Communication Studies, Department of


Date of this Version

Spring 5-2013


Ewalt, J., Ohl, J., and Pfister, D.S. (2013). Activism, deliberation, and networked public screens: Rhetorical scenes from Occupy Lincoln (Parts 1 & 2). Cultural Studies ↔ Critical Methodologies 13:3 (2013), pp. 173–190; doi: 10.1177/1532708613477360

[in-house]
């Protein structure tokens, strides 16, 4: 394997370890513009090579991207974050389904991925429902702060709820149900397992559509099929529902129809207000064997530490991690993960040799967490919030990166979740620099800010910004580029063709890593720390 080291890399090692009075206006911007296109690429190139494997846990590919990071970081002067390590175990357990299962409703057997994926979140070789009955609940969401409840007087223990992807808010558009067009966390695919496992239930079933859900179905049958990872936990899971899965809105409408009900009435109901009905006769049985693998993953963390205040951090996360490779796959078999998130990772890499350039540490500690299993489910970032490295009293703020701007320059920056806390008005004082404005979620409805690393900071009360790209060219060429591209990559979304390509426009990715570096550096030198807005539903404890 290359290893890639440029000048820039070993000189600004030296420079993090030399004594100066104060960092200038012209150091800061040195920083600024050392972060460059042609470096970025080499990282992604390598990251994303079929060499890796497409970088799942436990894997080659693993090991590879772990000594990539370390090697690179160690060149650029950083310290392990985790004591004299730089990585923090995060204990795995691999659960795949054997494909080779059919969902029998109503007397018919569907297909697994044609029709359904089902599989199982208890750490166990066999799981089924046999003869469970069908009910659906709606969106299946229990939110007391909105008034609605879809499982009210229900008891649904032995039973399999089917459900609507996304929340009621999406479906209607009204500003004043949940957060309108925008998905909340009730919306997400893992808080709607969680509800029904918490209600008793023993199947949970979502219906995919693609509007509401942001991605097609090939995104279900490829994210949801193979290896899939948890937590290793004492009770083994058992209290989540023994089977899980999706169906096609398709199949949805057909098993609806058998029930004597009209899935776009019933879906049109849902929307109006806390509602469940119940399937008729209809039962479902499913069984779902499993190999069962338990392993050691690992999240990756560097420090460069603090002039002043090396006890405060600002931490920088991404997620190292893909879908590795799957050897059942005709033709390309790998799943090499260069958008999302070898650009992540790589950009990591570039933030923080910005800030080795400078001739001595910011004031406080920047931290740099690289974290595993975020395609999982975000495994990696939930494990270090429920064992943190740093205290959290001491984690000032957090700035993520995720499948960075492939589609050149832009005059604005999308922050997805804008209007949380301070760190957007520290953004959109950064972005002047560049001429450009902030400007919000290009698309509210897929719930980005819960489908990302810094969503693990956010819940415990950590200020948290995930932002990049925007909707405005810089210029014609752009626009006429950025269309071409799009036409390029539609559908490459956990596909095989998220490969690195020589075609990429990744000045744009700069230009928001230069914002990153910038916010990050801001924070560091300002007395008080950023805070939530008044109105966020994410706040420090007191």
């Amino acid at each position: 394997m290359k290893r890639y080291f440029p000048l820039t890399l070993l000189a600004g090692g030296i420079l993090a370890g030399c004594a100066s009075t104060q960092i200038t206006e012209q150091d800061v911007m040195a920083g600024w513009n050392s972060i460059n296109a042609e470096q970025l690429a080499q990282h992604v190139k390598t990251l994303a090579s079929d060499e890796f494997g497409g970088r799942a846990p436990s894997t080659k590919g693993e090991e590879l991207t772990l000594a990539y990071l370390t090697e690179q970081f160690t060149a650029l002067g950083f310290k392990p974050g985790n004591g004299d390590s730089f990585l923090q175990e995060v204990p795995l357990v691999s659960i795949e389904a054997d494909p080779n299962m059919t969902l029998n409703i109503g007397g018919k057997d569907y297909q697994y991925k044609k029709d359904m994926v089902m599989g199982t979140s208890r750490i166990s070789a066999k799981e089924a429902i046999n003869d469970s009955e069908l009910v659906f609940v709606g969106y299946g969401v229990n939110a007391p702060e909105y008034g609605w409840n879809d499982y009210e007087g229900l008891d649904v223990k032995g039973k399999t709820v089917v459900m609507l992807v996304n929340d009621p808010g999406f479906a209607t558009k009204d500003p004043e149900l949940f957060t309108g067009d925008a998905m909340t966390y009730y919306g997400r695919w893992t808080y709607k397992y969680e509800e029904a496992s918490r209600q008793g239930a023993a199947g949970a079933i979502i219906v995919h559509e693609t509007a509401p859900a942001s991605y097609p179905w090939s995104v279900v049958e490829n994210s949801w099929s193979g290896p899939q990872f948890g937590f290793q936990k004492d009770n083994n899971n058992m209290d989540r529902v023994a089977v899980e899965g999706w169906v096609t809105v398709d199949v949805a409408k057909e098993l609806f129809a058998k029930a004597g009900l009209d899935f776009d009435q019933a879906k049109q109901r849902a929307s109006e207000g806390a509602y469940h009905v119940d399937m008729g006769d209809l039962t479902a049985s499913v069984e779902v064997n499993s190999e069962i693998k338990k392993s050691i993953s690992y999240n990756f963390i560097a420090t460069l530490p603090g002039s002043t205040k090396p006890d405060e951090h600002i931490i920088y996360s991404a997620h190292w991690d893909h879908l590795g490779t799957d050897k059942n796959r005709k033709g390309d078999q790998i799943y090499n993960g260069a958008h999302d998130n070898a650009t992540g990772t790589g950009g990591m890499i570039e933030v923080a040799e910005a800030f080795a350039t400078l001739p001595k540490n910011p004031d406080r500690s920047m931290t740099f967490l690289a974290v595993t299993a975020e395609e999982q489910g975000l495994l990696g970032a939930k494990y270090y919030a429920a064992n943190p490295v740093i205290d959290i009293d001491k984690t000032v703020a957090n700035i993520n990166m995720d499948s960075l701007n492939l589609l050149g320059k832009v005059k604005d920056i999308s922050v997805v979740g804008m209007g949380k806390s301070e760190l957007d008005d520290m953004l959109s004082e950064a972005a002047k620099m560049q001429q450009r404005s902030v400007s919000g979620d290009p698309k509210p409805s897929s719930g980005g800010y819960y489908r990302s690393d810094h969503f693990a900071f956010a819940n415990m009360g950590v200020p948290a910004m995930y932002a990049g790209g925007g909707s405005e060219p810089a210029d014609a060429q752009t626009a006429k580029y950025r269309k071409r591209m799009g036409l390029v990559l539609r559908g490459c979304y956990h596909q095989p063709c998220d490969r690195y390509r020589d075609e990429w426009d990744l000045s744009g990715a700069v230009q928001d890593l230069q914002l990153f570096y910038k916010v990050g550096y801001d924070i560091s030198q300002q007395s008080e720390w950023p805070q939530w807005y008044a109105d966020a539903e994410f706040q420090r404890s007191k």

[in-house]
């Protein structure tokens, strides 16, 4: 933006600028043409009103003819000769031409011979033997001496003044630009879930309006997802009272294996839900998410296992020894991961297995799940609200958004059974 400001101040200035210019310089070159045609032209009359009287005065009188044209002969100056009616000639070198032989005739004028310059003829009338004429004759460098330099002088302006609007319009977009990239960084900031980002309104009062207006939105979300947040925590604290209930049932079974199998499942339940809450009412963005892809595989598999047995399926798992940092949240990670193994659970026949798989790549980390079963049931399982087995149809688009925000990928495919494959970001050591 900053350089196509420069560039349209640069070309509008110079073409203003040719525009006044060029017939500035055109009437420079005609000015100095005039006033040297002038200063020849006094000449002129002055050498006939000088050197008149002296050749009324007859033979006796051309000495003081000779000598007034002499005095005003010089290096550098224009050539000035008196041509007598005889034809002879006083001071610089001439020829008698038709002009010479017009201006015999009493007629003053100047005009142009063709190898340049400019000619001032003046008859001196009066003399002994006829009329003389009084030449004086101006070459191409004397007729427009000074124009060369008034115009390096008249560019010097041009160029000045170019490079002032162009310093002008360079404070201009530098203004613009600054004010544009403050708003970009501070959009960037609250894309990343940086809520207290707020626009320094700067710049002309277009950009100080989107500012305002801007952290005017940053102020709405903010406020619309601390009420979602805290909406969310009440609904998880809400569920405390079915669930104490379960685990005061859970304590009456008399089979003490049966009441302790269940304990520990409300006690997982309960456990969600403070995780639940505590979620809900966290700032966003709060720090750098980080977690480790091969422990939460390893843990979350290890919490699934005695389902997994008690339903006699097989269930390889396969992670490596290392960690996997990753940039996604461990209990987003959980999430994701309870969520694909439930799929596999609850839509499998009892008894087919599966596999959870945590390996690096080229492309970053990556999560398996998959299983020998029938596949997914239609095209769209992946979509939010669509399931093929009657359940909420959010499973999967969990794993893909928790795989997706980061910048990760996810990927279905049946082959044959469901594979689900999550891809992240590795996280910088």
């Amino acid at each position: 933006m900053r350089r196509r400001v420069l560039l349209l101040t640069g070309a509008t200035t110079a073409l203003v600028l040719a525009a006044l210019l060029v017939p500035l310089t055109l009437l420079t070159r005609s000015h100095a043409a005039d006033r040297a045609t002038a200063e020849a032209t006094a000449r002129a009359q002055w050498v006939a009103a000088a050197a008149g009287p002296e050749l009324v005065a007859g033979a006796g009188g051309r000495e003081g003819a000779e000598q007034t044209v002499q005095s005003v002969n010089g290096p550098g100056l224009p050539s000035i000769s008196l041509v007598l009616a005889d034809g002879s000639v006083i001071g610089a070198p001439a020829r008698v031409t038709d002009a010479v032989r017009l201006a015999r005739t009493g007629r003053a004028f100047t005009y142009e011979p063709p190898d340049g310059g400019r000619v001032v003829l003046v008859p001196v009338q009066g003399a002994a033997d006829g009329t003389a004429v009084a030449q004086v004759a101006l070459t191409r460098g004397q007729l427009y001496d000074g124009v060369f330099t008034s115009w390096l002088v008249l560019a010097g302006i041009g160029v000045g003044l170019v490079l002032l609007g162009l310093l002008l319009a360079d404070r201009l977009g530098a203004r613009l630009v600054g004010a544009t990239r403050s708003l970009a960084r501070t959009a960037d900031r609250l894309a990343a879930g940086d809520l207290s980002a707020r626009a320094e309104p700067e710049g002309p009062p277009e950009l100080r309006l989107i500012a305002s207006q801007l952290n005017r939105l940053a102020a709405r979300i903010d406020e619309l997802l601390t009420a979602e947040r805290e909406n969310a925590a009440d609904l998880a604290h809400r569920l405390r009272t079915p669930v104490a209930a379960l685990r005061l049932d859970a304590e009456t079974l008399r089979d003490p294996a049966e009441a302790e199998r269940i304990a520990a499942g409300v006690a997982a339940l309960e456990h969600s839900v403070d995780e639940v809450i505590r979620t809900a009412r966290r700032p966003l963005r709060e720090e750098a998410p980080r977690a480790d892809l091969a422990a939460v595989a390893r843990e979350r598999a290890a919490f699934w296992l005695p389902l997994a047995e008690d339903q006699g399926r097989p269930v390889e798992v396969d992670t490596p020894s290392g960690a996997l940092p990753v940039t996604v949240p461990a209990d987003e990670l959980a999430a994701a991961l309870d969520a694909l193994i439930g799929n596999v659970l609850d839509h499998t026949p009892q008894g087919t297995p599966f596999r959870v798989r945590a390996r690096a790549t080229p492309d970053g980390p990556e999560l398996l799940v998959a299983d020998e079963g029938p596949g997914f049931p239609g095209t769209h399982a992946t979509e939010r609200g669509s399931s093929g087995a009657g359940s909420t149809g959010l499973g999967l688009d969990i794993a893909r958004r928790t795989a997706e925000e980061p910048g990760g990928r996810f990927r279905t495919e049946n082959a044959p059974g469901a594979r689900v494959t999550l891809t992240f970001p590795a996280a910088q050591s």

Part 1 of this manuscript is a dramatization of five rhetorical scenes that take the Occupy phenomenon as a moment to explore features of contemporary social protest and change. Drawing on rhetorical field notes collected over the first two weeks of Occupy Lincoln in Nebraska, we identify how historical tensions between activism and deliberation were both complicated and reasserted as the Occupy moment became a movement. The rhetorical scenes partially replicate actual conversations, though they are remediated through three composite figures: Anda, a longtime social activist; John, an advocate of democratic deliberation; and Dajuan, an undergraduate organizer of the local Occupy Movement. The footnotes throughout the dramatization anchor scholarly observations in Part 2 of the manuscript, a “footnote essay” which develops the concept of “networked public screens.”